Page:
San Angelo is nestled in the heart of Texas and enjoys warm and dry weather most of the year. While perfect for appreciating the great outdoors, it can be challenging to secure a reliable potable water resource for the nearly 100,000 residents. Until very recently, the City has been unable to properly treat the water from their most reliable source, the Hickory Aquifer, owing to naturally occurring radium in the nearby soil, the high cost of treatment, and limited available technology. With severe drought in the area a reality, and low reserves of surface water a certainty, the City of San Angelo needed to act.
The installation of wells, pump stations, and
transmission pipeline assisted in the
The Hickory facility has the capacity to treat the
radium-contaminated water from the local aquifer
and provide San Angelo residents with a new,
sustainable water resource long into the future.
The City set out to install new infrastructure to transfer water from the aquifer by installing wells, pump stations, and a transmission pipeline to the treatment facility where the water was treated and radium removed, making purified water available to the City’s residents. The project also included the demolition of existing buildings and erection of new structures. The Hickory facility has the capacity to treat the radium-contaminated water from the aquifer and provide San Angelo residents with a new, sustainable water resource long into the future.
RETURN TO THE SLUDGE LAGOON
During water filtration, water called backwash is forced backwards through the system to remove built up sediment and debris. This process cleans the filter media and adds longevity and cost savings. The dislodged sediment then travels through a backwash drain to the sewage line. Sludge lagoons are temporary holding areas that deal with the excess sediment the drain is unable to handle. The original requirement at Hickory was to reline the existing lagoon with concrete to prevent radium-filled water from seeping into the ground. However, the lagoon was extremely deep and filled with poor quality, unmanageable soil, so the City was faced with large unforeseen costs to remove the sludge, backfill with high-quality soil, and line the new lagoon with concrete.
As an equally effective, budget-friendly work-around, the project team built a large, concrete tank to hold the backwash water instead of releasing it into the lagoon, resolving any potential issues with groundwater contamination.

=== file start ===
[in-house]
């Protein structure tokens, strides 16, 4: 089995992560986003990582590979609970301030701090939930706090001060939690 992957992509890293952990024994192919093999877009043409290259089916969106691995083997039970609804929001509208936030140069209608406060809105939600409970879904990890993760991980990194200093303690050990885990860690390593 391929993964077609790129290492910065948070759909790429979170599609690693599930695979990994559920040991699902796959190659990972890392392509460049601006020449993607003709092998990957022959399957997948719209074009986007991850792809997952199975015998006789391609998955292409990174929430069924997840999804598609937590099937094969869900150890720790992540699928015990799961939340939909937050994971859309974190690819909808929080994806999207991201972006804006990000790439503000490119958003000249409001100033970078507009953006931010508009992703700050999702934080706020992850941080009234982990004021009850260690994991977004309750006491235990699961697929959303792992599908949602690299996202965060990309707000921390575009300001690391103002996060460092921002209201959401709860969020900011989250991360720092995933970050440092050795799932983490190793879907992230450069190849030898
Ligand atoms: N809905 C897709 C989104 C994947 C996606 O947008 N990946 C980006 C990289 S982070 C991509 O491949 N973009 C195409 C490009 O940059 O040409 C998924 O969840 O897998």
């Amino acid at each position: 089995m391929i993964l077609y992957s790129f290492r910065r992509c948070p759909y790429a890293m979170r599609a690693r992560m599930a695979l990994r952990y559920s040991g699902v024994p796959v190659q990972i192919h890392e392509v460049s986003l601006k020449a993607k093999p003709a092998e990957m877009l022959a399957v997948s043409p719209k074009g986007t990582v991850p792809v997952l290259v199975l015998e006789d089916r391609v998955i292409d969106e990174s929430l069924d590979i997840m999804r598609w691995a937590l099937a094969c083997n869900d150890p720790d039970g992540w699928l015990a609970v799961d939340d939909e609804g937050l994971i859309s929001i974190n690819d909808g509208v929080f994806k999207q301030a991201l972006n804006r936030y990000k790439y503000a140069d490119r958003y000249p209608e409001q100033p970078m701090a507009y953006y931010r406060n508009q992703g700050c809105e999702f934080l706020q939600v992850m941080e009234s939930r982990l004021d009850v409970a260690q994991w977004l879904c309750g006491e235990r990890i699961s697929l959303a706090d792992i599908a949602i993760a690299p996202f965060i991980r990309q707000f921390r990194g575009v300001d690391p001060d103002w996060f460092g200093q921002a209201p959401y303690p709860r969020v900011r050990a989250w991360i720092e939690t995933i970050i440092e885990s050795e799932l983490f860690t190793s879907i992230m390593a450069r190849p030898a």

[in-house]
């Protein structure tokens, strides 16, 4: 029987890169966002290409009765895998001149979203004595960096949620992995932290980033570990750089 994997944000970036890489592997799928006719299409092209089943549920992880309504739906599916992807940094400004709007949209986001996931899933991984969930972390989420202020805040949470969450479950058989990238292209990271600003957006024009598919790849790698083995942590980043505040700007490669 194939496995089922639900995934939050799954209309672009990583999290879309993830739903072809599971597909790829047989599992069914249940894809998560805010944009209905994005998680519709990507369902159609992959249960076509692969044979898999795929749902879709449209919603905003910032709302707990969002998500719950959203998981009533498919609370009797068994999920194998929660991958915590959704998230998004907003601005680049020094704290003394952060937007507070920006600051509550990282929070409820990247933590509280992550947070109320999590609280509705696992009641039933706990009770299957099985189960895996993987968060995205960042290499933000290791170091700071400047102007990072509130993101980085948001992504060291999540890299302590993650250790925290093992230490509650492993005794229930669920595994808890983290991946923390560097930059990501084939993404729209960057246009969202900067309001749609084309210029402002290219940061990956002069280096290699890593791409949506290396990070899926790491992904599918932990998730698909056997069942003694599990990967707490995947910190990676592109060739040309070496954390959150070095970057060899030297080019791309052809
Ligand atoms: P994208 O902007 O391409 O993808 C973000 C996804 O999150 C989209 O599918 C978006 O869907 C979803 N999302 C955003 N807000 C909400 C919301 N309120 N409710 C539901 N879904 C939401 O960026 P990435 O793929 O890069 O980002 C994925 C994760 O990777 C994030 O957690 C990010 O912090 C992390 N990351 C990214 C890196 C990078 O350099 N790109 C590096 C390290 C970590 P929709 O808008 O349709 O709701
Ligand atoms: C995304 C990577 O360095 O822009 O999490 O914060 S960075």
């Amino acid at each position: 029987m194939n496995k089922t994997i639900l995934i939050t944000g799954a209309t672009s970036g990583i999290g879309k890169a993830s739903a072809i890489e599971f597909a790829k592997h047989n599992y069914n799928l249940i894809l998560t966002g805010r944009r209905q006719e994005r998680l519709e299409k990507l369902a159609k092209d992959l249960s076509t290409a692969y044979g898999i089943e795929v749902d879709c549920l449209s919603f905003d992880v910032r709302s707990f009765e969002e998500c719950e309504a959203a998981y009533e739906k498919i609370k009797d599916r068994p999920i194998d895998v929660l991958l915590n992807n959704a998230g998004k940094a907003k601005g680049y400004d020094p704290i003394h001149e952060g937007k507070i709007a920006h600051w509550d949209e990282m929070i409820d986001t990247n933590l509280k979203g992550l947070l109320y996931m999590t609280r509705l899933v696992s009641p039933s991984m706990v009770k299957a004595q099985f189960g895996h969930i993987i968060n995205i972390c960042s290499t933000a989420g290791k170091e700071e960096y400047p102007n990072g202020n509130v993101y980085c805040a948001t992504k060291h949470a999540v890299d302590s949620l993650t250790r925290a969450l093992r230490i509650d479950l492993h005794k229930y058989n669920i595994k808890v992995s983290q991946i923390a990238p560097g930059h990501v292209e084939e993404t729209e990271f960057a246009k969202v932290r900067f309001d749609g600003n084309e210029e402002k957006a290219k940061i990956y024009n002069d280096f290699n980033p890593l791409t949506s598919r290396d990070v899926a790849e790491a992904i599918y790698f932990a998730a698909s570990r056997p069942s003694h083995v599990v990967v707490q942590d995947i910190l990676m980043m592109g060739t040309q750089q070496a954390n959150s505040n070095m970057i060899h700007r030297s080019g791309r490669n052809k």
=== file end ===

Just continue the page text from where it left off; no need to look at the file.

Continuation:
One component of the project included the construction of a building designed to hold three large pressure filters. The original installation plan had the filter tanks rolled into the building using Hilman rollers (a “jack-and-roll” system) and a large crane hoisting them into place. The availability and cost of the crane and jack-and-roll services required to move the tanks was a concern, however, so the team looked for another approach to install them within the budget.
After assessing options, the construction team chose to leave a larger opening in the building walls. This meant that trailers carrying the filters could pass through and also accommodate a crane small enough to fit into the building but sufficiently sturdy to move the filters from the trailers to a slab base. To make sure this would all work smoothly, the team collaborated with an engineering firm that specializes in rigging and cranes and received engineer’s approval to drive the trucks directly onto the slab. Together, they assessed the entire procedure, paying special attention to pressure points and load weights—all with an eye to ensuring that the structures and crane could manage, beyond a doubt, the weight of the filters. Once the slab base and crane were in place, the pressure filters were brought in by truck and transferred to their final destinations, and the building walls and roofing were enclosed.
With all work complete, San Angeleans can rest easy knowing that they have a first-rate water treatment facility to rely on now and into the future.